University of South Carolina

The University is garnet, black, and green all over


Carolina's seven major academic initiatives will be celebrated during the week of each home football game this season. The seventh -- in the week leading up to the Carolina vs. Clemson game on Nov. 28 -- is the University's Impact on Sustainability.

As Gamecocks proudly don their garnet and black for the Carolina/Clemson rivalry game, there is a new Carolina color to be celebrated: green.

As a result of leadership, commitment, and student involvement, the University of South Carolina has emerged a leader in environmental sustainability. The University earned top green ratings from the Princeton Review and the College Sustainability Report Card this fall, placing the University among the most green universities and colleges in the Southeast.

Carolina has made major strides in sustainability in recent years. Under the leadership of President Harris Pastides, the University has strengthened its commitment and taken steps at every level of campus to create a community that is healthier and more engaged in environmental matters.

“Sustainability and support for environmental issues permeate all aspects of campus life, from the dining halls where we serve locally grown produce in biodegradable containers to the classrooms where our students are exposed to environmental topics in a variety of disciplines, to the residence halls where our students are encouraged to live in an environmentally-aware fashion,” Pastides said. “Sustainability is part of the fabric of life here at Carolina.”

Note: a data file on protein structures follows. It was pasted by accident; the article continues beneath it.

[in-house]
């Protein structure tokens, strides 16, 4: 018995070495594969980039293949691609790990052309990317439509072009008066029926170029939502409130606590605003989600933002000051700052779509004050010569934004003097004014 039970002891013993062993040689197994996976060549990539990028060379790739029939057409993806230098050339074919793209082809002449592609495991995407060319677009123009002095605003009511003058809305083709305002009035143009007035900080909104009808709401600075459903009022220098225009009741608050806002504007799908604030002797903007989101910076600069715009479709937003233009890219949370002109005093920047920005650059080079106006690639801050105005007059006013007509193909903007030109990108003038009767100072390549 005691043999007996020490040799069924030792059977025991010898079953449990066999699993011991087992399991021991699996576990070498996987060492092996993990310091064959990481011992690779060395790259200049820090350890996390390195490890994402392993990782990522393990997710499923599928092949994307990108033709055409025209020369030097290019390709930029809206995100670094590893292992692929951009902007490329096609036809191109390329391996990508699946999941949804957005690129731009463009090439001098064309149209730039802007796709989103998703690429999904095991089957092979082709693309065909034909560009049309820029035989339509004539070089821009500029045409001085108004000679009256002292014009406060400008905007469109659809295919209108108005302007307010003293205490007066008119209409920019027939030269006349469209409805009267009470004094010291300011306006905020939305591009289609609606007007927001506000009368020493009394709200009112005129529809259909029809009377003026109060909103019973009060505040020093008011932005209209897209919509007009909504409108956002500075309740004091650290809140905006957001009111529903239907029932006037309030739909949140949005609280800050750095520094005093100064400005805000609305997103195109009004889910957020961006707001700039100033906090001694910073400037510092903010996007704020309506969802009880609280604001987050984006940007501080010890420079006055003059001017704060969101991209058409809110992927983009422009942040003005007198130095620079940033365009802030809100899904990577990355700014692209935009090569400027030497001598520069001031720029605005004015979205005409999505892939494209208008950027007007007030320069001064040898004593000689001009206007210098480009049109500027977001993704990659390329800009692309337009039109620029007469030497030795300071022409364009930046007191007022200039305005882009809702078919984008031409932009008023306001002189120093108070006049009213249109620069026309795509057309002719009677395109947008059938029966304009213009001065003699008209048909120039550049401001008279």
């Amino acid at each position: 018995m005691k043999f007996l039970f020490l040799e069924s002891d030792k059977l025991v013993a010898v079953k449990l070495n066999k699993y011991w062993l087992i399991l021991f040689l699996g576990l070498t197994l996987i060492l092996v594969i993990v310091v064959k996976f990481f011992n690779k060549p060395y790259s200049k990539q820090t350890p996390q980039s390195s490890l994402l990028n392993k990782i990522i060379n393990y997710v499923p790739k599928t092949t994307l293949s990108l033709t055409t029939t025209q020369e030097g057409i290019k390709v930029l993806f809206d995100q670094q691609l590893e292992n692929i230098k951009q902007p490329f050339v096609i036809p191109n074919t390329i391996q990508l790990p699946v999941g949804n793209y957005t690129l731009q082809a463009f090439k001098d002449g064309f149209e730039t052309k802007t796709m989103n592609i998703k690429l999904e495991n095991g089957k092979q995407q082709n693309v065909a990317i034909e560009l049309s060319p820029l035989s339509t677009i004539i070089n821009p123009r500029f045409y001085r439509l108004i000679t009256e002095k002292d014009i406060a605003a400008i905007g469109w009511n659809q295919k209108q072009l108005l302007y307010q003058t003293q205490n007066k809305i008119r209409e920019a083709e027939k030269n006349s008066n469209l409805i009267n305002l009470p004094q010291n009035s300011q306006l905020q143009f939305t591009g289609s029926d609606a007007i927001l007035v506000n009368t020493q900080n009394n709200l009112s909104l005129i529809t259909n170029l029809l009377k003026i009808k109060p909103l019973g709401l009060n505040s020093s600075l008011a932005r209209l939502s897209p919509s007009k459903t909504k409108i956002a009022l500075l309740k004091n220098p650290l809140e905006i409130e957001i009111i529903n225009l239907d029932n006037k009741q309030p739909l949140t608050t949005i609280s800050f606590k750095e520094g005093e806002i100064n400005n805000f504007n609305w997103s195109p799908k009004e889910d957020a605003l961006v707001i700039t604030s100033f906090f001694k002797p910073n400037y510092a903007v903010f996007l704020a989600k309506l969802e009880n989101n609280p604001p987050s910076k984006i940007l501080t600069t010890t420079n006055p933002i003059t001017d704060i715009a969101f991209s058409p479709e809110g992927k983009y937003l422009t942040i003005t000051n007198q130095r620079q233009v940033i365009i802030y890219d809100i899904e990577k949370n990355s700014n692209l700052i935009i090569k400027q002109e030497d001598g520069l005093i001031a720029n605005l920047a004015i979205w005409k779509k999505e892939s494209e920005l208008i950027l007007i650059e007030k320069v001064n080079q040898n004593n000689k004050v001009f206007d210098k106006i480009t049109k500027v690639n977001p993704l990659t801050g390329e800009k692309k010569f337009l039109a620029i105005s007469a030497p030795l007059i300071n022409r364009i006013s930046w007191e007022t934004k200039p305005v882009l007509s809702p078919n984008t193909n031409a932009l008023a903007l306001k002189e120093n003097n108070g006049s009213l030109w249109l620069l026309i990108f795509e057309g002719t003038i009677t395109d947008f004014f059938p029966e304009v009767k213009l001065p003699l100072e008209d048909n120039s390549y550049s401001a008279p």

Michael Koman, the University’s director of sustainability, said Carolina has much to celebrate in the areas of green building, education, transportation, climate change, food, recycling, and energy efficiency.

Some examples of Carolina’s green successes:

  • Green (West) Quad and the new Honors Residence are excellent examples of green building. The soon-to-be-built Darla Moore School of Business facility is expected to set a new standard for green building in the region.
  • Education extends beyond the classroom to include student eco-reps in the residence halls and a student body that is active in organizations and initiatives like Recyclemania.
  • The use of bio-diesel and ethanol-fueled campus vehicles will expand to the entire fleet by 2015.
  • An inventory of greenhouse gas emissions for the past five years and a climate action plan are setting climate change standards that are well ahead of the rest of South Carolina.
  • The bi-monthly Healthy Carolina Farmers Market and the purchase of local produce for dining halls promotes good health, supports local farmers, and eliminates the greenhouse gas emissions and fuel use associated with the traditional trucking of food.
  • Extensive recycling efforts include cardboard and other materials during campus move in and move out, construction waste, and 100 percent of recycling of electronics. Campus food composting will begin in 2010.
  • The replacement of all traditional light bulbs with energy- and money-saving compact fluorescent bulbs and biomass energy production have made the University more energy efficient. Plans call for additional renewable energy sources such as solar to be incorporated across campus.

Koman says the interest and involvement of students are a driving force behind many of the University’s sustainability efforts.

To learn more about the greening of Carolina, visit the University’s green Web site at

Posted: 09/14/09 @ 12:00 AM | Updated: 08/09/11 @ 9:03 AM | Permalink